Differences between adjustable and fixed loans

With a fixed-rate loan, your monthly payment doesn't change for the entire duration of your loan. The longer you pay, the more of your payment goes toward principal. Your property taxes increase, or rarely, decrease, and so might the homeowner's insurance in your monthly payment. But generally monthly payments for your fixed-rate loan will increase very little.

During the early amortization period of a fixed-rate loan, a large percentage of your payment goes toward interest, and a much smaller percentage goes to principal. This proportion gradually reverses itself as the loan ages.

You might choose a fixed-rate loan in order to lock in a low rate. Borrowers choose fixed-rate loans because interest rates are low and they want to lock in the lower rate. For homeowners who have an ARM now, refinancing with a fixed-rate loan can provide greater stability in monthly payments. If you currently have an Adjustable Rate Mortgage (ARM), we can help you lock in a fixed-rate at the best rate currently available. Call First Community Bank of Central Al. at (334) 285-8850 to learn more.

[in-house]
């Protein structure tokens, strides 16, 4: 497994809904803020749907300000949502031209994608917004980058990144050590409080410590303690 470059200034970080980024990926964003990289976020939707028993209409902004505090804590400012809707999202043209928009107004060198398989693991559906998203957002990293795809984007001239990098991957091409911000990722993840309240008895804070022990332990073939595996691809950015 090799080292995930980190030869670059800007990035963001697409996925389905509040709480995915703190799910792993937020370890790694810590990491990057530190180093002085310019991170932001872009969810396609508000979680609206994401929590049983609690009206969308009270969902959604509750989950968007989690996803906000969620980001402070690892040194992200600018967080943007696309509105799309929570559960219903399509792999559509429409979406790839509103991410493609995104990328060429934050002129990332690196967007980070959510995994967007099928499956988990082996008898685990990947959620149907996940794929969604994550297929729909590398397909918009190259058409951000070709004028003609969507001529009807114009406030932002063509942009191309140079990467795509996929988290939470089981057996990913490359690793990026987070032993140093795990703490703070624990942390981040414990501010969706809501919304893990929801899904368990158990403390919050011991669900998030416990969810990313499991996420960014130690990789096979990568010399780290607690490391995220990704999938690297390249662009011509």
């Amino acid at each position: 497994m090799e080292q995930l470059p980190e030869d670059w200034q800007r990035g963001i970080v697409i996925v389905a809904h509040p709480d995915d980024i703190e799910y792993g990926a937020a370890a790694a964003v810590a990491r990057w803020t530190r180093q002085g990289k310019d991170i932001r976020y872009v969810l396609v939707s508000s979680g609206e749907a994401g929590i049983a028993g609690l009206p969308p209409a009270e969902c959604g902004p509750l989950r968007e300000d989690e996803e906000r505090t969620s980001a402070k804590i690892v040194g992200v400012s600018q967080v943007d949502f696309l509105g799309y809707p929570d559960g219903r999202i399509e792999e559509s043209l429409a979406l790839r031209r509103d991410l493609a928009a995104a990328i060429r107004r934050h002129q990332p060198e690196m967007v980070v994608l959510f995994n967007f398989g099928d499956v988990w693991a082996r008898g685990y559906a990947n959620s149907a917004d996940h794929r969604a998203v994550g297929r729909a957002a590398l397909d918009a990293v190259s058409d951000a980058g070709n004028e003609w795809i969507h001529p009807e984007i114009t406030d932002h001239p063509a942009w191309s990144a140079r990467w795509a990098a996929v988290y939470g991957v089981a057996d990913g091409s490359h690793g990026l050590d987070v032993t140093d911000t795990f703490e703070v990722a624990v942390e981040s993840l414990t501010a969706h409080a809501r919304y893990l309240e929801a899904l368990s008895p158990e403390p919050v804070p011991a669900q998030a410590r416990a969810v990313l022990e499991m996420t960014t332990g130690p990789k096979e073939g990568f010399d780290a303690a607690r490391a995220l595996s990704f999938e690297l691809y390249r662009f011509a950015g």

Adjustable Rate Mortgages — ARMs, come in even more varieties. ARMs are generally adjusted twice a year, based on various indexes.

Most ARM programs feature a cap that protects borrowers from sudden increases in monthly payments. Your ARM may feature a cap on interest rate increases over the course of a year. For example: no more than two percent per year, even if the underlying index goes up by more than two percent. Sometimes an ARM has a "payment cap" that guarantees that your payment can't increase beyond a certain amount over the course of a given year. Most ARMs also cap your interest rate over the life of the loan period.

ARMs usually start at a very low rate that may increase as the loan ages. You've likely read about 5/1 or 3/1 ARMs. In these loans, the initial rate is set for three or five years. It then adjusts every year. These kinds of loans are fixed for a certain number of years (3 or 5), then they adjust after the initial period. These loans are best for people who expect to move in three or five years. These types of adjustable rate programs most benefit people who plan to move before the loan adjusts.

You might choose an ARM to get a very low initial interest rate and count on moving, refinancing or simply absorbing the higher rate after the introductory rate expires. ARMs can be risky in a down market because homeowners can get stuck with increasing rates if they cannot sell their home or refinance at the lower property value.

Have questions about mortgage loans? Call us at (334) 285-8850. It's our job to answer these questions and many others, so we're happy to help!

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